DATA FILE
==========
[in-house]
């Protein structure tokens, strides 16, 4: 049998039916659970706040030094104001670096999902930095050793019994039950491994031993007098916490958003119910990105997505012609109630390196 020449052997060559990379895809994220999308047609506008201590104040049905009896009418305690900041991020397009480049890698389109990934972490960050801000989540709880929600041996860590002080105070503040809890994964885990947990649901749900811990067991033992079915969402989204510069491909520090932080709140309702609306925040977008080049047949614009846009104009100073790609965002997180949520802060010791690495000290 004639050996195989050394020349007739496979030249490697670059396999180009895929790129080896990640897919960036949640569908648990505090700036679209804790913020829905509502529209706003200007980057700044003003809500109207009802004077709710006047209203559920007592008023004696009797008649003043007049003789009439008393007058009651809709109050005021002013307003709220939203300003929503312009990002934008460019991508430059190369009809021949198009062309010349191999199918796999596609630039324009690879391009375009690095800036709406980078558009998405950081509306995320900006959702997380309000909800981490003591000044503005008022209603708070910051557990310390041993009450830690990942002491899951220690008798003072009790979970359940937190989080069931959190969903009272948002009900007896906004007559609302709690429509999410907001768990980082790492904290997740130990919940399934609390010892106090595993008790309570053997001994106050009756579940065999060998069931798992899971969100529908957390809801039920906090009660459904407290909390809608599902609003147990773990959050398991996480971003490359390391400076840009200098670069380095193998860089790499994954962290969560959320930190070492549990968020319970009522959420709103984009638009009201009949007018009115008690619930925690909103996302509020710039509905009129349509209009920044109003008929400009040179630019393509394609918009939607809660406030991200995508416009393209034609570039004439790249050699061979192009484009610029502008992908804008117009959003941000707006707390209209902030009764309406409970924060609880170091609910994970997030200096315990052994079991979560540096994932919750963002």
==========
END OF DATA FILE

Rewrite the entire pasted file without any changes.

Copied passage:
[in-house]
């Protein structure tokens, strides 16, 4: 049998039916659970706040030094104001670096999902930095050793019994039950491994031993007098916490958003119910990105997505012609109630390196 020449052997060559990379895809994220999308047609506008201590104040049905009896009418305690900041991020397009480049890698389109990934972490960050801000989540709880929600041996860590002080105070503040809890994964885990947990649901749900811990067991033992079915969402989204510069491909520090932080709140309702609306925040977008080049047949614009846009104009100073790609965002997180949520802060010791690495000290 004639050996195989050394020349007739496979030249490697670059396999180009895929790129080896990640897919960036949640569908648990505090700036679209804790913020829905509502529209706003200007980057700044003003809500109207009802004077709710006047209203559920007592008023004696009797008649003043007049003789009439008393007058009651809709109050005021002013307003709220939203300003929503312009990002934008460019991508430059190369009809021949198009062309010349191999199918796999596609630039324009690879391009375009690095800036709406980078558009998405950081509306995320900006959702997380309000909800981490003591000044503005008022209603708070910051557990310390041993009450830690990942002491899951220690008798003072009790979970359940937190989080069931959190969903009272948002009900007896906004007559609302709690429509999410907001768990980082790492904290997740130990919940399934609390010892106090595993008790309570053997001994106050009756579940065999060998069931798992899971969100529908957390809801039920906090009660459904407290909390809608599902609003147990773990959050398991996480971003490359390391400076840009200098670069380095193998860089790499994954962290969560959320930190070492549990968020319970009522959420709103984009638009009201009949007018009115008690619930925690909103996302509020710039509905009129349509209009920044109003008929400009040179630019393509394609918009939607809660406030991200995508416009393209034609570039004439790249050699061979192009484009610029502008992908804008117009959003941000707006707390209209902030009764309406409970924060609880170091609910994970997030200096315990052994079991979560540096994932919750963002």